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Published:October 27th, 2007 11:53 EST
Growing Up In Brooklyn

Growing Up In Brooklyn

By Carolee Kaufold

In the 1940s, `50s and early `60s, Brooklyn was like a small home town. It didn`t matter if you lived over a store, in an apartment building or a single home. You felt safe and you knew everyone in the neighborhood. I lived most of my young life in a one long block radius.

I started off on Clarendon Road and Nostrand Ave. I lived on top of the Dry Cleaners at the corner.   We had 2 families above us and 1 next to us. I was 4 years old. I wasn`t allowed to cross the street, so I waited at the mail box for my daddy to come home on the Trolley car. I would look up at the clouds see things in them. One day, I saw people walking around the clouds.

From that apartment, we moved to Florida; we returned two years later and moved to Nostrand Ave between Clarendon Road and Ave D. That apartment was one big room, and we didn`t stay there long. But I remember it because I could look out the front window and see the trolley cars go by. The next place was on Ave D between Nostrand Ave and 29th Street. This time we lived over a bar. The apartment was very large and I used to run down the hallway acting like I was a ballerina and do flying jumps.

Here is where I made my first real friendships. I met my first boyfriend on that street-- Matty. I met my first girlfriend-- Judy, she lived on the corner of Nostrand Ave and Ave D. Then we were friends with Adele, she lived on 29th Street between Ave D and Clarendon Road. Judy and I went to the Catholic school and Adele went to the cool public school. Judy and I wore uniforms and Adele wore lipstick.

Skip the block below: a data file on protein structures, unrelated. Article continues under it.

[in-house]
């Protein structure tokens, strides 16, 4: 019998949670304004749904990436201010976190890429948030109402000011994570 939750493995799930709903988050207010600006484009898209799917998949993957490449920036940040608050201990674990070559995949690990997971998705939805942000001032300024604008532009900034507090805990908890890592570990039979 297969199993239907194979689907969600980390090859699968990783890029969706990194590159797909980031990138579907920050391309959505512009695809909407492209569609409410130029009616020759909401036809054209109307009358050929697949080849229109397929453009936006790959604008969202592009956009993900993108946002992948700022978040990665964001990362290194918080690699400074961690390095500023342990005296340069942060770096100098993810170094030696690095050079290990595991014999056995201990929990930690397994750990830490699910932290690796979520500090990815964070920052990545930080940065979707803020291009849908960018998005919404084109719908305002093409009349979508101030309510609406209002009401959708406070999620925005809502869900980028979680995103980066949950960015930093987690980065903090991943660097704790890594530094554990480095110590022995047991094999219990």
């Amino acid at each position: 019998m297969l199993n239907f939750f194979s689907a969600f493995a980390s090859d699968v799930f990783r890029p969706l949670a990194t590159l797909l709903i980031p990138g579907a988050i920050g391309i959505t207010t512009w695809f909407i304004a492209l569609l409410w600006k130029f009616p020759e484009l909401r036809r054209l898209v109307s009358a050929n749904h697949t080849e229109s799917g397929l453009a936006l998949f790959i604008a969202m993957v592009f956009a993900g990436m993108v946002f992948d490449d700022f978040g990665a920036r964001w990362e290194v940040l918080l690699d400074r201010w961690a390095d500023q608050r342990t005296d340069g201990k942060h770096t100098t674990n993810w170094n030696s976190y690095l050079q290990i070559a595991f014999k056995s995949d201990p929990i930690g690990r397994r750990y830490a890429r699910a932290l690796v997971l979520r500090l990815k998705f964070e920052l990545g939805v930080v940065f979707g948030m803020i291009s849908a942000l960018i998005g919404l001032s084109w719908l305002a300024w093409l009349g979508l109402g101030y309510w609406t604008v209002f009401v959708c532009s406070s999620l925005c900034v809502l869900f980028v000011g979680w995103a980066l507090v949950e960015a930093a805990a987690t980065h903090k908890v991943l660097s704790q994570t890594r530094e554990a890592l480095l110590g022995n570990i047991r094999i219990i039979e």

In the summer, we would swim in the pool at Adele`s school. When we got older, we got season passes to Farragut Pool. Farragut Pool was a happening place. Candid Camera even did some of its tricks from there. It was a city block long. On one side of the entrance was a bar and bowling ally, and the other side was a large swimming pool. There were tennis courts, basketball hoops, and picnic tables.

By that time, I lived on 29th Street, down the block from Adele`s, in a real two family home. My bedroom door was french, I would make a Loretta Young entrance every morning. I would throw open the doors and greet the world.

Well, back to this story! Judy lived over the candy store and Adele then moved into a single family home about ten blocks away. Every morning in the summer of 1957, Judy and I meet at 9am to walked over to Adele`s house, Judy and I would pass all the stores on Nostrand Ave and talk about whether we would save our money to get a slice of Pizza or a Jewish Hot Dog, just before we came home in the evening.  I went to Erasmus Hall High with Adele. She was friends with Barbara Streisand. Judy went to Bishop Mc Donalds-- an all girls high school.

Adele`s house was 1/2 way to Farragut Pool, so we would stop there and wait for Adele to get ready. She was the perfect one. She looked like Natalie Wood, right down to her bangle bracelet. Judy looked like Julie Andrews and I looked like Anne Francis. We were a threesome. We came from different backgrounds, but we were very much alike. In 1962, the three of us went to Bermuda and we were never the same again.